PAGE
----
Over the past 20 years, the Director of Australian EVS, Edwin Higginson, has been working within some of Australia’s largest Logistics businesses.

Edwin gained his experience at businesses such as Linfox, Toll, Woolworths, Prixcar and Qube, rising to the Senior Management level across industries such as FMCG, Mining, Consulting and Automotive.

Six years ago, Transport and Fleet Specialists was formed to focus on Fleet consulting with a growing number of customers asking for insights into the future of transport.

With manufacturers and Governments rapidly focusing on zero emission vehicles around the world, Australian EVS was founded to assist with bringing the global technologies to Australia and assist in providing working solutions for companies who want a zero emissions fleet now.

However, you cannot transition to a zero emission fleet overnight and need to work towards that goal with clear targets and a framework to get there.

This is where Australian EVS can assist. With expert knowledge in developing fleet strategies for some of Australia’s largest and most specialised fleets, and with the global network of suppliers who are developing the latest zero emissions solutions, we can work with you to develop a workable strategy for the next 1, 2, 5 and 10 years, whether it’s a one-tonne ute or 100-tonne road train.


There is a wide range of commercial electric vehicles available now and
growing rapidly, from one-tonne vans to 75-tonne trucks.

Over the past few years, our passion has grown from being involved in several projects with test drives giving us first hand experience across multiple manufacturers.

We aim to bring this knowledge and network of contacts to assist Australia transition to a zero emission fleet, one vehicle at a time.


By 2035, Australia expects that 100% of all new vehicles sold will be electric. However, as we are a technology taker, we may get there much sooner as market forces accelerate and ICEVs are no longer imported by the major manufacturers, especially if fuel prices rise above $2.

The average age of cars in Australia is currently 10.4 years and over 15 years for commercial vehicles, so with over 20 million registered light vehicles in Australia, it would take us to 2050 before existing fleets are replaced naturally.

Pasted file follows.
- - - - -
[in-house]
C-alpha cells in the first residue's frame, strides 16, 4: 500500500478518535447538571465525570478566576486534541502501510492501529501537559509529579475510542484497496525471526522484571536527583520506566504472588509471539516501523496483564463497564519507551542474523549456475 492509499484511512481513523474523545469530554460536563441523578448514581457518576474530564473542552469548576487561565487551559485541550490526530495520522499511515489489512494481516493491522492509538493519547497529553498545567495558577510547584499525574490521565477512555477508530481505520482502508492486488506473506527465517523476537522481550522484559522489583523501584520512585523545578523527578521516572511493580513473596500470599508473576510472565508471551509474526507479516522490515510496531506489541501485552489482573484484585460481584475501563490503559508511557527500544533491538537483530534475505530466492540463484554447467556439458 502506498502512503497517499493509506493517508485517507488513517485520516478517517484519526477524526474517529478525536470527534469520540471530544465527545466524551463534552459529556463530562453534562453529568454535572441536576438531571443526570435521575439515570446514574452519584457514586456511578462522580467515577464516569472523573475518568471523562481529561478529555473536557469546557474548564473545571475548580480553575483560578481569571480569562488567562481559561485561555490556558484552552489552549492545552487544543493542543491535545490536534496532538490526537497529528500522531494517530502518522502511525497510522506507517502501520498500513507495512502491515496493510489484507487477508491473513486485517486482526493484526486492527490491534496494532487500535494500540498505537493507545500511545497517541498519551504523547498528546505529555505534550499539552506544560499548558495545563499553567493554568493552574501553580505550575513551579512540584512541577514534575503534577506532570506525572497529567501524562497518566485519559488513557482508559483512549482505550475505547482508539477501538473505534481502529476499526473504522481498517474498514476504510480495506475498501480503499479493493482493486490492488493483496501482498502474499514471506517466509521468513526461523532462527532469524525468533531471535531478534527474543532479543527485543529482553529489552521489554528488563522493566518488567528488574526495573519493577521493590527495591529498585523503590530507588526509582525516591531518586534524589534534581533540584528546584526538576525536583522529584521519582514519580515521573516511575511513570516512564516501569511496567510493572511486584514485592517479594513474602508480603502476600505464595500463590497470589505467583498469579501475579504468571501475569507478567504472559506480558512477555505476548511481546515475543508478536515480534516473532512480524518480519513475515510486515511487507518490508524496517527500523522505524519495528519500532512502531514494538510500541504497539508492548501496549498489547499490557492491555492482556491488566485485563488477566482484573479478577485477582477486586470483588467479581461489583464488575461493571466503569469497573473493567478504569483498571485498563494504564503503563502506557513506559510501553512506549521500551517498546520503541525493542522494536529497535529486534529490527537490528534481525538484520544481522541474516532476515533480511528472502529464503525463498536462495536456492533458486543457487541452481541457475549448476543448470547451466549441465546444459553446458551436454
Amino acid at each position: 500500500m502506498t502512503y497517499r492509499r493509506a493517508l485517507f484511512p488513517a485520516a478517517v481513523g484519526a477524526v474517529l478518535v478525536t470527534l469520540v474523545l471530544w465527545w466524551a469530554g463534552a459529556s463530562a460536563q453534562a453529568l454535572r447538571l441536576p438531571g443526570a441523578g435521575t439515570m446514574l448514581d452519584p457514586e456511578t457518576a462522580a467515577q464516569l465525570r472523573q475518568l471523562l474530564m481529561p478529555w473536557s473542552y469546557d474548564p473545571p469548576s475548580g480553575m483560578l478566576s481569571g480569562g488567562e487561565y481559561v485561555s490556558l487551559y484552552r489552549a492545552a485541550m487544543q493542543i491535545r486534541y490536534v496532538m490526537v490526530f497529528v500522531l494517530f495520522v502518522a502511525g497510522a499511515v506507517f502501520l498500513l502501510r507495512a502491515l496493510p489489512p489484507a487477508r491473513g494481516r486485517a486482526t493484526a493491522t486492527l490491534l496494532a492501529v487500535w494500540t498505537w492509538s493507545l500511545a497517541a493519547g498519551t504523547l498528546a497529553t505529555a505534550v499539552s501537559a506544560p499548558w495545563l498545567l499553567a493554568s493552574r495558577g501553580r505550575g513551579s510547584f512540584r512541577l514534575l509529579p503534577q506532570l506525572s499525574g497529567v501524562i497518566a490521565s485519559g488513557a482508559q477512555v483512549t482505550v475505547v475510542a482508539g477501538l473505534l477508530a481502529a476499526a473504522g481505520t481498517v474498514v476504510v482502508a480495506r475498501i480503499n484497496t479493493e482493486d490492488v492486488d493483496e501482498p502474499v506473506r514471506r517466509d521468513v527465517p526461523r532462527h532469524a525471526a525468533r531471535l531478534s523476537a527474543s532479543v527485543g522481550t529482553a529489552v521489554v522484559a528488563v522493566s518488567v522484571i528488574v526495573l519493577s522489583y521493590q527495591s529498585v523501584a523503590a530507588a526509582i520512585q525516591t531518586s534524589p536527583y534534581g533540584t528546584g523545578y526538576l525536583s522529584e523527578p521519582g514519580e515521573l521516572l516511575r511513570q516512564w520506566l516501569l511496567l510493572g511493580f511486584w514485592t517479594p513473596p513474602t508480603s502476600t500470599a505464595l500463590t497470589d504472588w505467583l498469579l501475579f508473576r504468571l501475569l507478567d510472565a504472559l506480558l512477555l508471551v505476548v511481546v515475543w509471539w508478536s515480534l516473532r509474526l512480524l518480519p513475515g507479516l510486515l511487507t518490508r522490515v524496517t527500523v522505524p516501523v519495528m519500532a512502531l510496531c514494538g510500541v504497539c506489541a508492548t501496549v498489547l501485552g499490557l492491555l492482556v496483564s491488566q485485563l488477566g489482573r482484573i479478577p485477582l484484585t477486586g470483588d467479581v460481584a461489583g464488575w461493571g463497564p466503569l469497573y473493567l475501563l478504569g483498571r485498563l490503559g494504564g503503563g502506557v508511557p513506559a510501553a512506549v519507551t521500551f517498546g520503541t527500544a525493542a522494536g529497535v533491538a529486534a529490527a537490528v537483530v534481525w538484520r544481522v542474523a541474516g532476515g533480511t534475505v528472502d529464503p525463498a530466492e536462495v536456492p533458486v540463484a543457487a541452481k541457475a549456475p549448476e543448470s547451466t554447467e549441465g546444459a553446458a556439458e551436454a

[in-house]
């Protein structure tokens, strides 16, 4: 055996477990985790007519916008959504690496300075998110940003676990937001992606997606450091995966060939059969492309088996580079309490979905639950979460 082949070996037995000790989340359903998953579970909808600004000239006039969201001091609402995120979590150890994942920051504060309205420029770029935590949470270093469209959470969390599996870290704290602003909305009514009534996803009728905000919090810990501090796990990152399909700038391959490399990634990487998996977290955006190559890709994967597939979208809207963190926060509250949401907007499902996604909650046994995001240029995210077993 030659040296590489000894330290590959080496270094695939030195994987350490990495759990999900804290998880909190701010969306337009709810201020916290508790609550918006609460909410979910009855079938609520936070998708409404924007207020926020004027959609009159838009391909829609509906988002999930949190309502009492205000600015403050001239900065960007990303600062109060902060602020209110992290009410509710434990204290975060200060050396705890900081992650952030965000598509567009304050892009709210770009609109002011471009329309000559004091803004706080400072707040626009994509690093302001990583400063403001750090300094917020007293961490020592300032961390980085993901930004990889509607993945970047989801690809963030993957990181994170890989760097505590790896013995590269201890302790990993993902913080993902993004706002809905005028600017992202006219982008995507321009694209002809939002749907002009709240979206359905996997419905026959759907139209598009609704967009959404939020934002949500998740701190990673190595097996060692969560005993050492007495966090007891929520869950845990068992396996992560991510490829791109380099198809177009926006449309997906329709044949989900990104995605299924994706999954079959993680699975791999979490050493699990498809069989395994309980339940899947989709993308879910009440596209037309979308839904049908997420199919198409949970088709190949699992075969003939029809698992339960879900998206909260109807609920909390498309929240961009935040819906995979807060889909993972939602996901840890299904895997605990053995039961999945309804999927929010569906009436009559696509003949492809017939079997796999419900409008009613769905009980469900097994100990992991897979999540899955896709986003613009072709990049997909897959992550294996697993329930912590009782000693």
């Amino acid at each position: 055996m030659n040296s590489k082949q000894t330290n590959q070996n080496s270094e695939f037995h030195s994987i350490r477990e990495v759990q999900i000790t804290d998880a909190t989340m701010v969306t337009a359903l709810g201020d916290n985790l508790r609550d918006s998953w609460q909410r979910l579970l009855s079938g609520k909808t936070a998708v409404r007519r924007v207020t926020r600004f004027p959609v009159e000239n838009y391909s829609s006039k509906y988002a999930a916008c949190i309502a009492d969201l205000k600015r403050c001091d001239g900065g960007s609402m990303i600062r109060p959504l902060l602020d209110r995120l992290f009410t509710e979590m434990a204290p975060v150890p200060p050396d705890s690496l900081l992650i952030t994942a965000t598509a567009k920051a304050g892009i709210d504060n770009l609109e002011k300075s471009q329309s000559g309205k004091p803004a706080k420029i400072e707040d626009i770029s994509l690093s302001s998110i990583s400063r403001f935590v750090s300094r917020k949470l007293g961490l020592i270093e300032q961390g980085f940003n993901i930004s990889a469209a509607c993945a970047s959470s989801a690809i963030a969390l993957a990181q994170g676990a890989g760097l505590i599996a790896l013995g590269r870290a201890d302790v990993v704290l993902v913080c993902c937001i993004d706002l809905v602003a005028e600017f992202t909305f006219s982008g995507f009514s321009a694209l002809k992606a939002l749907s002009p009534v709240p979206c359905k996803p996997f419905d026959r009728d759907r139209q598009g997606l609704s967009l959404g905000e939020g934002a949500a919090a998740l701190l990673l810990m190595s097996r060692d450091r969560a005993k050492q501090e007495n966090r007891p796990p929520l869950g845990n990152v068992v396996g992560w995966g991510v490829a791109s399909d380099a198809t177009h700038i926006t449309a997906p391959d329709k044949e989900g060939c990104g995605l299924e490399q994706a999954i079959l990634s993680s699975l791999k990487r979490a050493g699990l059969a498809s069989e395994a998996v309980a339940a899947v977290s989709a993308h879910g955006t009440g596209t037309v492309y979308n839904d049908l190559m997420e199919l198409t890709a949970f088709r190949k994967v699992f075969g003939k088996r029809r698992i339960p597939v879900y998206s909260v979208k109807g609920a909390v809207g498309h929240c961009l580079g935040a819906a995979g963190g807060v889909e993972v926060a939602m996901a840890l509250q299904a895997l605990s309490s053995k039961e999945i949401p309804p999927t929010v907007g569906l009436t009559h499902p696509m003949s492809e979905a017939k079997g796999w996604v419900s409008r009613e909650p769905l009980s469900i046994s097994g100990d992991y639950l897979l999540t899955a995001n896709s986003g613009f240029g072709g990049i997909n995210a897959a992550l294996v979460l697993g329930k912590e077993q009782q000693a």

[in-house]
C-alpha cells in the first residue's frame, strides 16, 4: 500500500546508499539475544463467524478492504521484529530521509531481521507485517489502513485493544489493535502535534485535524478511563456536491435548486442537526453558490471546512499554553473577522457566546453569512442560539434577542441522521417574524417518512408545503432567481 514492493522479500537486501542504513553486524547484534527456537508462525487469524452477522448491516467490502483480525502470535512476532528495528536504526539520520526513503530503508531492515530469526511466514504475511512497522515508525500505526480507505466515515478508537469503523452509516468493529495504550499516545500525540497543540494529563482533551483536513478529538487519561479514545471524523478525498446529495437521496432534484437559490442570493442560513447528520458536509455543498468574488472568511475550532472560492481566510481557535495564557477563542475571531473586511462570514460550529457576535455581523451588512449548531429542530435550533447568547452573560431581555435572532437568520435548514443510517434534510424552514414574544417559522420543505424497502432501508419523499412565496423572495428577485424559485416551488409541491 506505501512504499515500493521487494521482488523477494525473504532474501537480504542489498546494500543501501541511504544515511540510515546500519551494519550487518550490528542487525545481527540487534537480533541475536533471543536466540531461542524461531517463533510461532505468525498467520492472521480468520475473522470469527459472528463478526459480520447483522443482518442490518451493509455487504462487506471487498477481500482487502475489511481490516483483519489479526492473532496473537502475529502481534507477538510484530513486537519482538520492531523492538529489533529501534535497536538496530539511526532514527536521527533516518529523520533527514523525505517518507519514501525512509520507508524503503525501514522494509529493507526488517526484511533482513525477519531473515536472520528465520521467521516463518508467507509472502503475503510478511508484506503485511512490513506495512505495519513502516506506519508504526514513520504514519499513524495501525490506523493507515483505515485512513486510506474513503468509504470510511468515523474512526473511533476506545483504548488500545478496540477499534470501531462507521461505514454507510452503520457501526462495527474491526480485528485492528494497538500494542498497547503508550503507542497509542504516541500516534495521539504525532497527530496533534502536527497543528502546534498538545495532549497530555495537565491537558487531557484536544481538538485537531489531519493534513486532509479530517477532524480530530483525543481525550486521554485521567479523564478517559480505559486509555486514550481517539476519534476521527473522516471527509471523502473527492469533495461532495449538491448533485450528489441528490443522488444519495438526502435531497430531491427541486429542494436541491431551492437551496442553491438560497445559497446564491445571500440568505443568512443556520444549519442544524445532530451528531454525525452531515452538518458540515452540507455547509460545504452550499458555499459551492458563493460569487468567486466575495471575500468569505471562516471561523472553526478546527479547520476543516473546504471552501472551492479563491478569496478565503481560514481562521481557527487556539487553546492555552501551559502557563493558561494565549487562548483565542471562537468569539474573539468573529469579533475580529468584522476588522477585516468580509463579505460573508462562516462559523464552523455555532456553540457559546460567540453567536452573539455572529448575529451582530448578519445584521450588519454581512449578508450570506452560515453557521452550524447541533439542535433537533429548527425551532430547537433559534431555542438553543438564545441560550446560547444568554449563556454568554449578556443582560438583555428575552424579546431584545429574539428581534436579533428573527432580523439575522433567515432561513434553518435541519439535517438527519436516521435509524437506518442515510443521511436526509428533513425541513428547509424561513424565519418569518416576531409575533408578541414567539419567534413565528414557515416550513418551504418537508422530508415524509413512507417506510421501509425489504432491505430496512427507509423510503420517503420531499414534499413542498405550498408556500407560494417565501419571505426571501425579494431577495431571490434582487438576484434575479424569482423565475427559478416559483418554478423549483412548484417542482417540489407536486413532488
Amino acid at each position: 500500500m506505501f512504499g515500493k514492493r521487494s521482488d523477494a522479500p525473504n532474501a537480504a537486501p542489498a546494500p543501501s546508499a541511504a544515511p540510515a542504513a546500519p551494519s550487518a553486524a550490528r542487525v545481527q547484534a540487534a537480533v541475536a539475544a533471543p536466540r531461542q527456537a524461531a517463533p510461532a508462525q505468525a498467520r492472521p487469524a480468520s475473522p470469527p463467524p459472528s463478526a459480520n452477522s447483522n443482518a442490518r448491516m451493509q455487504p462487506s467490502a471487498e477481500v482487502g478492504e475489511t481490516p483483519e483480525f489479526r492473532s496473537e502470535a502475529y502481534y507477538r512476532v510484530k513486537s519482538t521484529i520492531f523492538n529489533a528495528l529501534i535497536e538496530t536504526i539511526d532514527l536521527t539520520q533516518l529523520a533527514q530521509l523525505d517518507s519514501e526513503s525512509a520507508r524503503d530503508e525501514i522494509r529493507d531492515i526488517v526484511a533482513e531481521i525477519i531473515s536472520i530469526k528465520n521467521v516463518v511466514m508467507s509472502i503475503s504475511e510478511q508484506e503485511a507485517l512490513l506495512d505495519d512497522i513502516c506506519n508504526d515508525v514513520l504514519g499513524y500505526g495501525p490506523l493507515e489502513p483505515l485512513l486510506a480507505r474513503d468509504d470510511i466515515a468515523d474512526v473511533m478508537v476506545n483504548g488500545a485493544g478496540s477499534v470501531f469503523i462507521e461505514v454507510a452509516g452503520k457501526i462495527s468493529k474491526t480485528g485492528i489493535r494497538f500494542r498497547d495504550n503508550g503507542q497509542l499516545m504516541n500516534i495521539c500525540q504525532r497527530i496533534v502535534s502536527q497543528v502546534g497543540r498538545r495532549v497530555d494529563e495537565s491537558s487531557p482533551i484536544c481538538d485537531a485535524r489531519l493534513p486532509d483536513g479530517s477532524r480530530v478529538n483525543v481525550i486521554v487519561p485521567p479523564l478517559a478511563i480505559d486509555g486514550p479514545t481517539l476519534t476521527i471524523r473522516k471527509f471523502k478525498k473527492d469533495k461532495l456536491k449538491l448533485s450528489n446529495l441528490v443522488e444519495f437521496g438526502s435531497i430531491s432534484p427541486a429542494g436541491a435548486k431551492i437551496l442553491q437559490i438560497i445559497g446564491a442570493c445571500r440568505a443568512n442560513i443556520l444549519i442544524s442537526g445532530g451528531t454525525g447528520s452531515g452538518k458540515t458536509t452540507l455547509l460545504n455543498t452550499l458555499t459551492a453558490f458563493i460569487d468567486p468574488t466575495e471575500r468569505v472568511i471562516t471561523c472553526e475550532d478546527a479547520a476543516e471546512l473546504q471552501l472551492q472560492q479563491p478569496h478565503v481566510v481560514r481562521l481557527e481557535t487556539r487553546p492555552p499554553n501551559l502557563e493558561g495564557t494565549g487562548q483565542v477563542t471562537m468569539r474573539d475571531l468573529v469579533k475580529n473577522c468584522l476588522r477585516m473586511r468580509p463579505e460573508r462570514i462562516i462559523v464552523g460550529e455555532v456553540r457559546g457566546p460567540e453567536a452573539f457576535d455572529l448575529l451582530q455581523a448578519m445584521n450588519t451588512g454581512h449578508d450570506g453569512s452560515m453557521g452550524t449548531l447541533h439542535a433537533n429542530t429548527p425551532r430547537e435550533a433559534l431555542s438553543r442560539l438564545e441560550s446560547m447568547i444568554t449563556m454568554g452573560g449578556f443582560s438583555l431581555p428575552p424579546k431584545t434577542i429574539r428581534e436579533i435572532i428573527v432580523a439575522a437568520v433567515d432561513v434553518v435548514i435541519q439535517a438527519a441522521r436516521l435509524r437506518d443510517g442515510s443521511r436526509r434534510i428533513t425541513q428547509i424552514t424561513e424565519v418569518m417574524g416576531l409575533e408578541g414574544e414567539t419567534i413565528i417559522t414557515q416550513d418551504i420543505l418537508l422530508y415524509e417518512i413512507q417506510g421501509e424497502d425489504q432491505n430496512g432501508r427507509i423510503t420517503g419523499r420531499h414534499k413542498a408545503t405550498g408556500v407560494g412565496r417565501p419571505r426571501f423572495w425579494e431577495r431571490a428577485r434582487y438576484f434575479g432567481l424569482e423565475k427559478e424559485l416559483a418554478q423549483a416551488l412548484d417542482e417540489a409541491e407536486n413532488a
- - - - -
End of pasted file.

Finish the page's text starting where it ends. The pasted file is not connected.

New car sales are expected to rise above the current annual sales figures as consumers decide to change to EV sooner than they may have otherwise planned, but there will also be a large market for conversions too.

Firstly, international vehicle shipping and the Australian automotive supply chain is limited so cannot support a large volume increase. World demand is expanding quickly too, as seen during Covid with customers having to wait up to a year for some models.

Secondly, it will be much cheaper to convert than replace high value vehicles, especially with second hand values of ICEVs expected to drop significantly during the transition to EVs. Converting will also be much more socially acceptable when upcycling existing vehicles rather than scrapping them.

Thirdly, businesses will have fleet replacement budgets to follow whilst also aiming to improve their emission targets and reduce waste, so will have to look for ways of converting to EV much sooner. This will be especially difficult for specialist fleets such as mining, councils and home delivery trucks. As electric vehicle technology becomes more readily available, more affordable and with better performance, electric conversions are offering a real alternative.

Australia may be slower to get off the mark than the rest of the world but with a new commitment of zero-emissions by 2050, strong indicators from industry, vehicle manufacturers and the State Governments, there is a growing push to a sustainable transportation future.

Under current Australian Government incentives, the market expects all registered vehicles to reach zero emissions by 2045, as shown in the graph below, which will need to be met with a combination of new EVs and EV conversions.


The global vehicle market is already moving away from internal combustion engines so its no longer a discussion about whether you need to change, but when.

There are already electric and hydrogen vehicle options to carry anything from one tonne to 76 tonnes, with many more arriving in the next couple of years.

No one can change their fleet into electric overnight – even changing from steam power to diesel took 20 to 30 years.

Australia has specific challenges that will need to be addressed but for the fleets who are planning for the future now, these challenges can be turned into opportunities one step at a time.


Some questions you should ask of your fleet strategy are:

  • Which applications could use electric vehicles now?
  • Will our depots have enough electric capacity to cope with charging?
  • How do we get to a zero emission fleet without affecting our operations?
  • If 10% of our fleet replacement budget went on purchasing electric vehicles next year, how would this affect our cents per kilometre rate and carbon emissions?

At Australian EVS, we can assist with each of these questions and many more. Give us a call to discuss further.